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Cannabis licence fees could decline in Pemberton

TO THE LETTER The Coast Mountain Cannabis facility is shown. Company co-founder Andrew Ellott was one of two letter writers encouraging the Village of Pemberton to conduct a review of business licence fees.

Village of Pemberton (VOP) council has opted to start the process of reducing business licence fees for cannabis industry ventures.

At its March 2 meeting, council discussed the report from legislative assistant Gwendolyn Kennedy during Committee of the Whole and voted to start the bylaw amendment process during the regular council meeting.

Kennedy’s report outlined that, before passing its fee structure in early 2019, council focused on cost recovery when wading into allowing the cannabis industry to operate in town with intent to review it down the line. Council received a pair of letters from local businesses requesting a review, addressing one in December and a second in January.

The fees, originally established in 2019, are $5,000 for a standard cannabis producer or for a retail business, or $2,500 for a micro producer with a $1,000 approved application processing fee for retail businesses.

Kennedy’s report recommended reducing the licence fees to the standard rate of $150, plus application fees of $1,000 for production facilities and $1,000 plus costs such as advertising and public consultation.

Council elected to follow most of Kennedy’s recommendations when drafting the bylaw amendment, approving changes to application fees, but opting to take an incremental approach to annual fees, halving them for 2022 and bringing them in line with other industries for 2023.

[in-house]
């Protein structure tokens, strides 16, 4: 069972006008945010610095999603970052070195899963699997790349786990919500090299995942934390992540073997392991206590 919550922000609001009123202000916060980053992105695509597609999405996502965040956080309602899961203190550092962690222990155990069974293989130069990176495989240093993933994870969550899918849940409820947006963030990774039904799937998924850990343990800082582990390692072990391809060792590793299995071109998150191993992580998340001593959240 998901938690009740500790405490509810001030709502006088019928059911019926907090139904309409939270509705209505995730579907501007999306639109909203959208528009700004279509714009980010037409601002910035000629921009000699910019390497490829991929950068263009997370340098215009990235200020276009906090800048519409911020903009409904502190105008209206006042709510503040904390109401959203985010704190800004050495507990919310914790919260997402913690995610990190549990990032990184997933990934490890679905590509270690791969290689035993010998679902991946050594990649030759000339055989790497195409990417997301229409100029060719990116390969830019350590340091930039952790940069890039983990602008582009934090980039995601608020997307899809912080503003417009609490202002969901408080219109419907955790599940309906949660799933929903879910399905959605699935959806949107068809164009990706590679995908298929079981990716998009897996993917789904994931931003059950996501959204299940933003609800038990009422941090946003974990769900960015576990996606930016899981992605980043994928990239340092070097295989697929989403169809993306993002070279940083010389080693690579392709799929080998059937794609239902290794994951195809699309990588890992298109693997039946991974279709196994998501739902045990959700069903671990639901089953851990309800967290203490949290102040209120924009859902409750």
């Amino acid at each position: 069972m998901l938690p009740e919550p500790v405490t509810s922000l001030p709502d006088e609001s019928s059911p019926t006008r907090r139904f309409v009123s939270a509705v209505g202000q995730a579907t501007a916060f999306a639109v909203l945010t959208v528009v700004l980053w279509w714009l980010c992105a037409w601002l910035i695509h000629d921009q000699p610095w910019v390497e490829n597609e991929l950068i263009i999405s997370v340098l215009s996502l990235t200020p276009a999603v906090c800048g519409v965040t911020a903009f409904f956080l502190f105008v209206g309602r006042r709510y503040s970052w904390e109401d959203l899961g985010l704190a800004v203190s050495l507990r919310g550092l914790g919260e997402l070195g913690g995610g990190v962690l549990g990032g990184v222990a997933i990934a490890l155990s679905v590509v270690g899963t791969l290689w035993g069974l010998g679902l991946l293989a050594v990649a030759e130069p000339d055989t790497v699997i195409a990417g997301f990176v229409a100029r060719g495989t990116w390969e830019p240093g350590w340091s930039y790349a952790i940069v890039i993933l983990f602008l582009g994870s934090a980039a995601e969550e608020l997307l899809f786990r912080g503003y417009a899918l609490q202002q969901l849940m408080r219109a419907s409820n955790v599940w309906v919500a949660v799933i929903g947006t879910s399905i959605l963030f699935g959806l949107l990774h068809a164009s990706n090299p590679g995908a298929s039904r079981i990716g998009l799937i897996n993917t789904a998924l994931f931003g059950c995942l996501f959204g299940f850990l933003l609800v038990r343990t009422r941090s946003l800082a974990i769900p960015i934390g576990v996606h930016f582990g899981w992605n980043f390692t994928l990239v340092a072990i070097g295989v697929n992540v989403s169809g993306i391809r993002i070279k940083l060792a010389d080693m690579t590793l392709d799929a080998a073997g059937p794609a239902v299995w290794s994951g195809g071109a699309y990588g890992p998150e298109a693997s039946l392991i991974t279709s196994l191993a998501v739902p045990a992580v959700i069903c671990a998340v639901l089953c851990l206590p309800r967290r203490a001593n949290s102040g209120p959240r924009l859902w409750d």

Councillor Ted Craddock was concerned about reducing fees too quickly.

“With such a short time in business, we really don’t know what the costs are going to be with these operations,” he said during the meeting. “I’m always trying to be a little cautious that we’re covering any potential issues that we haven’t run into at this time.”

Chief administrative officer Nikki Gilmore recalled that while reviewing retail business licences was “administratively burdensome” at the outset, only two stores are permitted in town and both are currently operating. Manager of corporate and legislative services Sheena Fraser does not foresee major costs associated with the industry in the future.

“Going forward, I don’t see that there’s a lot other than our regular bylaw review and keeping track of day-to-day operations or dealing with issues as they may or may not come up,” Fraser said.

Coun. Amica Antonelli also favoured a slower, steadier reduction of fees.

“Some of the outcomes of these shops, so that includes fuelling people’s addictions and youth entry into drug use, aren’t really paid for directly by municipal taxes, but that doesn’t mean that these aren’t expenses that we’re all paying for,” she said. “I guess that’s just something to consider when we’re looking at all this.”

Pure Extracts Corp. founder and COO Doug Benville, whose letter started the process, was glad to see council take the first steps to reducing the fees.

“It’s great. It’s really great. I think the fee was a little unfair, especially seeing what’s happening with cannabis companies in the market. It’s pretty tough to turn a buck in the cannabis industry,” Benville told Pique.

Benville’s company has paid its fee once, having been licensed in October, though it started building its facility in 2018.

With four production facilities and two retail stores in town, Benville credited the VOP for creating a climate that is welcoming to the sector.

“The municipality here is pretty good about working with cannabis companies. They understand it’s a new industry and there’s room to grow on both sides,” the long-time Whistler local said.

Benville reported that full production is underway and Pure Extracts will have private-label Pure Pulls products on shelves next month.

Coast Mountain Cannabis co-founder Andrew Ellott authored the second letter.